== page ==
During the years of Statelessness, the IOT could not vote and were deprived of certain entitlements which other sections of society enjoyed. Being vulnerable they were also subjected to exploitation. But gradually, they were given rights and they are acquiring an education and moving out of the plantations for urban employment and business opportunities.
Ethnic and linguistic politics deprived Bangladeshi citizenship to about 200,000 to 300,000 “Biharis” who are non-Bengali Urdu-speaking people from India or Pakistan. The Biharis had migrated to what is now Bangladesh and what was then East Pakistan, from North India and West Pakistan after the partition of India in 1947 into a predominantly Hindu India and a predominantly Muslim Pakistan. When East Pakistan revolted against West Pakistan in 1971, the Biharis were accused of siding with Urdu-speaking Pakistan. When Bangladesh came into being in 1971, the Bihari were rendered “Stateless” and were put in camps.
However, following a 2008 High Court ruling, 300,000 Stateless Biharis were recognized as Bangladeshi citizens. The court said: “By keeping the question of citizenship unresolved on wrong assumptions over the decades, this nation has not gained anything but rather was deprived of the contribution they could have made in nation building.”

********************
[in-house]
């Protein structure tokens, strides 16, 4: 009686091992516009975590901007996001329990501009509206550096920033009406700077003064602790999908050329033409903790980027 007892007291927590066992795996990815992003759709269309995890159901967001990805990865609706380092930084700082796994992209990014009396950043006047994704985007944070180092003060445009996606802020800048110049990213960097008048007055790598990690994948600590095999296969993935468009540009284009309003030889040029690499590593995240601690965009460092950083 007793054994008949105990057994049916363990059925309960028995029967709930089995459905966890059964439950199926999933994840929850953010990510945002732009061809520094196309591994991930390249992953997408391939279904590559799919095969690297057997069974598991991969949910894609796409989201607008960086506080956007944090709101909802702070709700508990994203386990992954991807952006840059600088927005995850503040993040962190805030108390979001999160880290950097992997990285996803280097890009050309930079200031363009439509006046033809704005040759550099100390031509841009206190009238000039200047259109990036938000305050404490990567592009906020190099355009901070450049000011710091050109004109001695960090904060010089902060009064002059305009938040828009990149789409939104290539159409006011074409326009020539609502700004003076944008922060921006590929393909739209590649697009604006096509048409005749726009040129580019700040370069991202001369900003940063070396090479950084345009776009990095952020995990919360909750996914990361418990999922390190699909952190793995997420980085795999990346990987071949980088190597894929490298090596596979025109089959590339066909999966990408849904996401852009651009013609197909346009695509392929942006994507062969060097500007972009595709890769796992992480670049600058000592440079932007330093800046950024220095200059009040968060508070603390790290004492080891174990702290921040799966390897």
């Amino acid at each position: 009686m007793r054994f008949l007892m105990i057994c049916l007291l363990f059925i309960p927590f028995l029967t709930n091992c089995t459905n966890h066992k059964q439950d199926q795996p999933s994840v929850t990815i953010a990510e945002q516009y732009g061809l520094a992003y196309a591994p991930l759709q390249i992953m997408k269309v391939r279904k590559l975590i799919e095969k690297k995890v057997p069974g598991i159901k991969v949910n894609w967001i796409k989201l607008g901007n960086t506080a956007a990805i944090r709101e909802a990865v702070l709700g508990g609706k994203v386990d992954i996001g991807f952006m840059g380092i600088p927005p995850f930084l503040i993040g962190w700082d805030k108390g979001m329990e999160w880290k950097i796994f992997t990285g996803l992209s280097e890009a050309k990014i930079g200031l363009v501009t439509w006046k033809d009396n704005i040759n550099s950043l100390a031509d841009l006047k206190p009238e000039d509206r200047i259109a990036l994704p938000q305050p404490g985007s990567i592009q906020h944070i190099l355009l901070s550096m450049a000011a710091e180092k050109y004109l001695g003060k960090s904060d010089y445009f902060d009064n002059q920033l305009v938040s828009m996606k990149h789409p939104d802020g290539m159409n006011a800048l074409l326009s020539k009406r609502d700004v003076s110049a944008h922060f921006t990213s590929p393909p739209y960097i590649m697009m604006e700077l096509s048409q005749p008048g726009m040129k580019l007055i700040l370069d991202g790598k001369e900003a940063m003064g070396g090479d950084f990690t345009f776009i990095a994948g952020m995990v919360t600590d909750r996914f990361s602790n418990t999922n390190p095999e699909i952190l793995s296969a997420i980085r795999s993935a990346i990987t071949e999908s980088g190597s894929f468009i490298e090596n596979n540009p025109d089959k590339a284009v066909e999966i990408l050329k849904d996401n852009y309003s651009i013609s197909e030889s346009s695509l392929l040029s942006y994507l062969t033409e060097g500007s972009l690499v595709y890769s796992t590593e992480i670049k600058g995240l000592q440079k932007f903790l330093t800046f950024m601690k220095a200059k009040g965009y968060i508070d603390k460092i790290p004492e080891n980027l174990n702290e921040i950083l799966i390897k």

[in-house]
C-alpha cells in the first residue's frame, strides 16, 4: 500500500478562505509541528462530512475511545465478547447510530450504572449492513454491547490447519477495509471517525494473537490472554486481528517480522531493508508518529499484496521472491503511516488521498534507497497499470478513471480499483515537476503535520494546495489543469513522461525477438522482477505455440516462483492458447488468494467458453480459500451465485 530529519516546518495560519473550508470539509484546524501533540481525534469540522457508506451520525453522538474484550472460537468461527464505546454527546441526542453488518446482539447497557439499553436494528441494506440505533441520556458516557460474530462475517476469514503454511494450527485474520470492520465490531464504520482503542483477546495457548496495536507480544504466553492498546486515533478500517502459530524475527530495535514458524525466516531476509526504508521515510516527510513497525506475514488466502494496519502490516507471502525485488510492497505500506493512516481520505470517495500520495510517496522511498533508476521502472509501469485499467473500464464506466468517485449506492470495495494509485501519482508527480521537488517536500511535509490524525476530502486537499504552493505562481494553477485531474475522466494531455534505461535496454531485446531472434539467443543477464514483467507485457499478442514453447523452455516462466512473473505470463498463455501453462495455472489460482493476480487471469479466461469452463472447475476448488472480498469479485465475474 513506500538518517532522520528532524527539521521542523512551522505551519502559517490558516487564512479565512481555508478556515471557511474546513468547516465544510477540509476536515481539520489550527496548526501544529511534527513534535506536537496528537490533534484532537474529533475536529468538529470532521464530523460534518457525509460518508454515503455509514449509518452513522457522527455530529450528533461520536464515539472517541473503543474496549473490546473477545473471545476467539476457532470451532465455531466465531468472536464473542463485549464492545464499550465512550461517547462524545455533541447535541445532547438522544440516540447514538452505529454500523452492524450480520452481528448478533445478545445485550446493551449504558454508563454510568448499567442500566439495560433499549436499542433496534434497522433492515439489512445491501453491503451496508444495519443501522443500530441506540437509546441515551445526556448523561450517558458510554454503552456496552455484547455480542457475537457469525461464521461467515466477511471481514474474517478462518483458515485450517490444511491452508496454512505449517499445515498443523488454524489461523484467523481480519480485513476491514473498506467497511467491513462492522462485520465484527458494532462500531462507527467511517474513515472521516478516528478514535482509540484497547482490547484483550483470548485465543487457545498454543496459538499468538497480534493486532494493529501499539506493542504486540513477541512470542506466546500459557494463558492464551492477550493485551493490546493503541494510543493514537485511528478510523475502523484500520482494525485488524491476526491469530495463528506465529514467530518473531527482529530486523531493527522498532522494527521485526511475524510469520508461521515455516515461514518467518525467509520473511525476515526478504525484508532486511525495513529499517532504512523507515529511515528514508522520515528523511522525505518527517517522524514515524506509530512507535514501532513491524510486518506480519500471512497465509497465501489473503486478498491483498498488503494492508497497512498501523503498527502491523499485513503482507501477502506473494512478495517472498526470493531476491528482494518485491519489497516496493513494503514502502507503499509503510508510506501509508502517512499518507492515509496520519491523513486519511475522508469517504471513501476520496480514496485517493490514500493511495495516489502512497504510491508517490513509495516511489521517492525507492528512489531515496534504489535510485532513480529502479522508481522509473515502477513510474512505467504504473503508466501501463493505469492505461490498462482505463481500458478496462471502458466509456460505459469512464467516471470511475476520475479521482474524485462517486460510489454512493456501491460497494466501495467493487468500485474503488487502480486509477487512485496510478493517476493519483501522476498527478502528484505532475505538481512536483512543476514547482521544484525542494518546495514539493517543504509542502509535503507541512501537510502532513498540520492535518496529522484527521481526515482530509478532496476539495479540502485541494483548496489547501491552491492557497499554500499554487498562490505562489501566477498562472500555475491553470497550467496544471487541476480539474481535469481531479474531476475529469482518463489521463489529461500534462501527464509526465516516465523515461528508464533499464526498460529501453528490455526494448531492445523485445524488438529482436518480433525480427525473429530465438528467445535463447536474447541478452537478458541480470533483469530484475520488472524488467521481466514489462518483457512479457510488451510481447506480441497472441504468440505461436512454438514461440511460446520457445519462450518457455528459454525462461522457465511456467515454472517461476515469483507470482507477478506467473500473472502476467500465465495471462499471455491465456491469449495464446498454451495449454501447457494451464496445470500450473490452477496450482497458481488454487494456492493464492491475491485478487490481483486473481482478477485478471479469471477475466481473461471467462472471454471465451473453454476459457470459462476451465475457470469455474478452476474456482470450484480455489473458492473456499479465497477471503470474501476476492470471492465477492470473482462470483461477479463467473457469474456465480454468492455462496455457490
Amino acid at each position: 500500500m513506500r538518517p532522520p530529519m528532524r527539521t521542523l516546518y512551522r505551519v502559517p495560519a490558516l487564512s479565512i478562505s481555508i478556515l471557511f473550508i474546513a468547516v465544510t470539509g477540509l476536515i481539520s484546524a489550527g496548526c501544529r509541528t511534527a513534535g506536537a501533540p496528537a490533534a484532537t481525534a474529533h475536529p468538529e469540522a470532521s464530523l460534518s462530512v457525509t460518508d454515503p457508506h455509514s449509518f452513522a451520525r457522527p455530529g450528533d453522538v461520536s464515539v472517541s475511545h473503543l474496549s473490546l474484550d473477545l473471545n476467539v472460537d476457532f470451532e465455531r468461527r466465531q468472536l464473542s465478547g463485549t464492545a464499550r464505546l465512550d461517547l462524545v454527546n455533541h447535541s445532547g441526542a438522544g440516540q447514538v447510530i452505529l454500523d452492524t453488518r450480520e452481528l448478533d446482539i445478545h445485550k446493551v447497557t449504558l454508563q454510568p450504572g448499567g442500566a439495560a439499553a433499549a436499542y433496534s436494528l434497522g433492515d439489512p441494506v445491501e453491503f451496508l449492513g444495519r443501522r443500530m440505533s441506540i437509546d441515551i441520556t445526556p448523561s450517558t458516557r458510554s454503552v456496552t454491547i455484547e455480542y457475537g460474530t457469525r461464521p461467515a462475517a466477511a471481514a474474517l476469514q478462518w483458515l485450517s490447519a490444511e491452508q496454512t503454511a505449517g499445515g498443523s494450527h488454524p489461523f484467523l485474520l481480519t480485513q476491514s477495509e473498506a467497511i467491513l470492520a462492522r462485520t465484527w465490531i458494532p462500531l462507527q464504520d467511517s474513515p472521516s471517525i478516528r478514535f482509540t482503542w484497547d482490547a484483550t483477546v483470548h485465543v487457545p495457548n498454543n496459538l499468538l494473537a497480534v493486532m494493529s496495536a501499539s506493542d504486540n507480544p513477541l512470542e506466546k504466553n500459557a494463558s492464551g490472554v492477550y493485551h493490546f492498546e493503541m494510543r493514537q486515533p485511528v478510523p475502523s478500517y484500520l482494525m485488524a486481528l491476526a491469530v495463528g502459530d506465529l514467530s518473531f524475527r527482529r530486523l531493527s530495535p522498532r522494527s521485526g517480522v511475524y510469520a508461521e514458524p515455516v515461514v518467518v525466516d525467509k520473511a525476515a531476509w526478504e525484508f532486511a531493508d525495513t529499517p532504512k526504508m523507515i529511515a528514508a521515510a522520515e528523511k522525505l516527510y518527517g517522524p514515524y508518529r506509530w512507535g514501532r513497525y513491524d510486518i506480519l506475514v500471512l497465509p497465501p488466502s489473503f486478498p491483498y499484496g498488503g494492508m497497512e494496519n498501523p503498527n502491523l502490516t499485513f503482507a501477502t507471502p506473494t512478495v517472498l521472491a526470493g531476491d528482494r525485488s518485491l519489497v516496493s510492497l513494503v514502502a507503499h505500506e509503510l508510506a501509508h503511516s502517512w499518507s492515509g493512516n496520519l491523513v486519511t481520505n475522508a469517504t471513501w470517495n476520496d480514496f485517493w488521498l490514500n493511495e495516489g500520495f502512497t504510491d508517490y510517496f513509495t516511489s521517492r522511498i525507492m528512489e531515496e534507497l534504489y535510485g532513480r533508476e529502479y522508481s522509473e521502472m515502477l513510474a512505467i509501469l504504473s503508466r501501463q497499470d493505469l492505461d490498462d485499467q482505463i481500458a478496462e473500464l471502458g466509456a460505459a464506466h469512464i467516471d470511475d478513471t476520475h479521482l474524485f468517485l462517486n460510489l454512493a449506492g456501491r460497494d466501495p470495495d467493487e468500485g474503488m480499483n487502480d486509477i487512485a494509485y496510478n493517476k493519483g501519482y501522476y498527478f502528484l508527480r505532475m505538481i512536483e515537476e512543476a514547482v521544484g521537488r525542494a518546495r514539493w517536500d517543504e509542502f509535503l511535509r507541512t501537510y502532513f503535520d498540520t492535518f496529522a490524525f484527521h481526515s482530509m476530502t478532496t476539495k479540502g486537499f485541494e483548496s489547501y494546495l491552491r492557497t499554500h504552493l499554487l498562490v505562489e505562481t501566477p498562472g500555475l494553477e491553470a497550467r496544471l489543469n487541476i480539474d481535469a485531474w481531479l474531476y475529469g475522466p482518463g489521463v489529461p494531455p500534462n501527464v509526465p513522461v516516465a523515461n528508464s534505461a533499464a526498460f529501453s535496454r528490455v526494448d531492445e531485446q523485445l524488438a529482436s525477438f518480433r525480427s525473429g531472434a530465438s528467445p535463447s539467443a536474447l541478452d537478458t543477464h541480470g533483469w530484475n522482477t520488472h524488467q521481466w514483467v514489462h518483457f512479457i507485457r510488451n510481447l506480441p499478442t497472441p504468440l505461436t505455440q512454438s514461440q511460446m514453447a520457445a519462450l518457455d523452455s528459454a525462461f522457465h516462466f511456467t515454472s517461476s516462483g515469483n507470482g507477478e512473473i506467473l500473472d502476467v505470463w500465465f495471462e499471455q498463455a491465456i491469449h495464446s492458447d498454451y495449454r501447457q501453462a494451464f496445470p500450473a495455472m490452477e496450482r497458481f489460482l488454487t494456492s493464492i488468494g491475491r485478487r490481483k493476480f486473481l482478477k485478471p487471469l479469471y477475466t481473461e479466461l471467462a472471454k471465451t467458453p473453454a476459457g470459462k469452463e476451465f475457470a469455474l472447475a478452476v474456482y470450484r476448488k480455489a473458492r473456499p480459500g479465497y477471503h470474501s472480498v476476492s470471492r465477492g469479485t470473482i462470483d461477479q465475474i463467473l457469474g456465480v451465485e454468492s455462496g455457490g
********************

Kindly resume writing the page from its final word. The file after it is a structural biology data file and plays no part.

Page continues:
In Iraq, during Saddam Hussein’s rule, a 1980 decree had stripped Faili Kurds of citizenship. But the post-Saddam government overturned that decision. Côte d’Ivoire (Ivory Coast) amended its laws in 2013 to allow nationality to be acquired through a simplified application process that allowed many of the 700,000 Stateless persons to acquire citizenship, the UNHCR said.
More recently, an exercise conducted in the North-Eastern Indian State of Assam revealed that 1.9 million people did not qualify for Indian citizenship as they could not prove, with appropriate documentation, their residence in the State prior to March 24, 1971.
Those who are not in the list are now notionally Stateless though the Indian government says that they cannot be considered “Stateless” or as “foreigners” before they complete an appeal process which begins with the local Foreigners’ Tribunal and ends with the Supreme Court in New Delhi. The government also said that it will provide legal assistance to the needy petitioner.
However, it is to be noted that citizenship based on documentation is not practical or just in a country like India where even births and deaths are not registered because of poverty and ignorance. Most farm laborers, being poor, will not have any property to prove residence. The national ID card called “Adhaar” was introduced only recently. But the Adhaar cannot be proof of citizenship for the purpose of the National Citizenship Register (NCR) in Assam as the documents show residence prior to March 24, 1971.